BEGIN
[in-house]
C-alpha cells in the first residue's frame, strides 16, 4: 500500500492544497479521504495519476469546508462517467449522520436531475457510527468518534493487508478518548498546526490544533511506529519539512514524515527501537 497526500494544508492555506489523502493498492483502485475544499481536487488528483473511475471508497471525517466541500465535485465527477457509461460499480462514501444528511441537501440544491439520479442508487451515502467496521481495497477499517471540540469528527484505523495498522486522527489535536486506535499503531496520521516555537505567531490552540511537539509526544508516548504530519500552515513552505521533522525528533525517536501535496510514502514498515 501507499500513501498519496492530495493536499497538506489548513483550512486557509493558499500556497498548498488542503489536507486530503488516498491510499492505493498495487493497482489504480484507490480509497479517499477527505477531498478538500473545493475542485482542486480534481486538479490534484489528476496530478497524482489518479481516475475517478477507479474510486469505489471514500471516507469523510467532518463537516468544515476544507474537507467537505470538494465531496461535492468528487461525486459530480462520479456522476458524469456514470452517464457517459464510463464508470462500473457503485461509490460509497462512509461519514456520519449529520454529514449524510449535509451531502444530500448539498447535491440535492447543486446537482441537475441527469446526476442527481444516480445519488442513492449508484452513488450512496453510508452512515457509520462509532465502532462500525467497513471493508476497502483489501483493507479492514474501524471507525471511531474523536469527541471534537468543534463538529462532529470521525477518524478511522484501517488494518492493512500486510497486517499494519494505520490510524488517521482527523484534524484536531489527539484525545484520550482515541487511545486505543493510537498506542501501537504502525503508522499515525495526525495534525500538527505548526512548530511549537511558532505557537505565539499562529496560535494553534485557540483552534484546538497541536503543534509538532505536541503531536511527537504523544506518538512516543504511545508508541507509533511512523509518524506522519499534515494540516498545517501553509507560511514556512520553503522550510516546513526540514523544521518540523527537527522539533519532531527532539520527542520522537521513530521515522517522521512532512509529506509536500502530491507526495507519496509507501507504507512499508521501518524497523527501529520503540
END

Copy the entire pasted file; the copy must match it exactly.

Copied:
[in-house]
C-alpha cells in the first residue's frame, strides 16, 4: 500500500492544497479521504495519476469546508462517467449522520436531475457510527468518534493487508478518548498546526490544533511506529519539512514524515527501537 497526500494544508492555506489523502493498492483502485475544499481536487488528483473511475471508497471525517466541500465535485465527477457509461460499480462514501444528511441537501440544491439520479442508487451515502467496521481495497477499517471540540469528527484505523495498522486522527489535536486506535499503531496520521516555537505567531490552540511537539509526544508516548504530519500552515513552505521533522525528533525517536501535496510514502514498515 501507499500513501498519496492530495493536499497538506489548513483550512486557509493558499500556497498548498488542503489536507486530503488516498491510499492505493498495487493497482489504480484507490480509497479517499477527505477531498478538500473545493475542485482542486480534481486538479490534484489528476496530478497524482489518479481516475475517478477507479474510486469505489471514500471516507469523510467532518463537516468544515476544507474537507467537505470538494465531496461535492468528487461525486459530480462520479456522476458524469456514470452517464457517459464510463464508470462500473457503485461509490460509497462512509461519514456520519449529520454529514449524510449535509451531502444530500448539498447535491440535492447543486446537482441537475441527469446526476442527481444516480445519488442513492449508484452513488450512496453510508452512515457509520462509532465502532462500525467497513471493508476497502483489501483493507479492514474501524471507525471511531474523536469527541471534537468543534463538529462532529470521525477518524478511522484501517488494518492493512500486510497486517499494519494505520490510524488517521482527523484534524484536531489527539484525545484520550482515541487511545486505543493510537498506542501501537504502525503508522499515525495526525495534525500538527505548526512548530511549537511558532505557537505565539499562529496560535494553534485557540483552534484546538497541536503543534509538532505536541503531536511527537504523544506518538512516543504511545508508541507509533511512523509518524506522519499534515494540516498545517501553509507560511514556512520553503522550510516546513526540514523544521518540523527537527522539533519532531527532539520527542520522537521513530521515522517522521512532512509529506509536500502530491507526495507519496509507501507504507512499508521501518524497523527501529520503540